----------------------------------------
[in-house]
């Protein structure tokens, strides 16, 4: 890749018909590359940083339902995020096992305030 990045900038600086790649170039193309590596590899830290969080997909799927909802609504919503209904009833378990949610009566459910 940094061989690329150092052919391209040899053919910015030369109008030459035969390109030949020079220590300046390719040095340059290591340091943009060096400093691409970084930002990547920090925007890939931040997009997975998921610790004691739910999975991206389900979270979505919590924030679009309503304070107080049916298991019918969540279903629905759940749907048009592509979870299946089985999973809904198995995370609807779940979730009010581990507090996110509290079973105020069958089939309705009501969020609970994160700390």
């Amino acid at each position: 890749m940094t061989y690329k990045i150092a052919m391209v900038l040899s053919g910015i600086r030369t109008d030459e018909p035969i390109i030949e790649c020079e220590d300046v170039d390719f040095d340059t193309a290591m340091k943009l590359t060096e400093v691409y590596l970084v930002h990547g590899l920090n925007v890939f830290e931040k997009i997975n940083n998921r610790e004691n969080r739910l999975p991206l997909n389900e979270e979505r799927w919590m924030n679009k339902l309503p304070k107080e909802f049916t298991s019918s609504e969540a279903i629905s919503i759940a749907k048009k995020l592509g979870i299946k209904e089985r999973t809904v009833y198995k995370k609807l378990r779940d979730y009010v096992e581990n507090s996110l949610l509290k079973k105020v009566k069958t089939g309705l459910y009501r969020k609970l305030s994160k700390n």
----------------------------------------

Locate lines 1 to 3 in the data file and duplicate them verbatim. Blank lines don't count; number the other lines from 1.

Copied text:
[in-house]
């Protein structure tokens, strides 16, 4: 890749018909590359940083339902995020096992305030 990045900038600086790649170039193309590596590899830290969080997909799927909802609504919503209904009833378990949610009566459910 940094061989690329150092052919391209040899053919910015030369109008030459035969390109030949020079220590300046390719040095340059290591340091943009060096400093691409970084930002990547920090925007890939931040997009997975998921610790004691739910999975991206389900979270979505919590924030679009309503304070107080049916298991019918969540279903629905759940749907048009592509979870299946089985999973809904198995995370609807779940979730009010581990507090996110509290079973105020069958089939309705009501969020609970994160700390």
């Amino acid at each position: 890749m940094t061989y690329k990045i150092a052919m391209v900038l040899s053919g910015i600086r030369t109008d030459e018909p035969i390109i030949e790649c020079e220590d300046v170039d390719f040095d340059t193309a290591m340091k943009l590359t060096e400093v691409y590596l970084v930002h990547g590899l920090n925007v890939f830290e931040k997009i997975n940083n998921r610790e004691n969080r739910l999975p991206l997909n389900e979270e979505r799927w919590m924030n679009k339902l309503p304070k107080e909802f049916t298991s019918s609504e969540a279903i629905s919503i759940a749907k048009k995020l592509g979870i299946k209904e089985r999973t809904v009833y198995k995370k609807l378990r779940d979730y009010v096992e581990n507090s996110l949610l509290k079973k105020v009566k069958t089939g309705l459910y009501r969020k609970l305030s994160k700390n």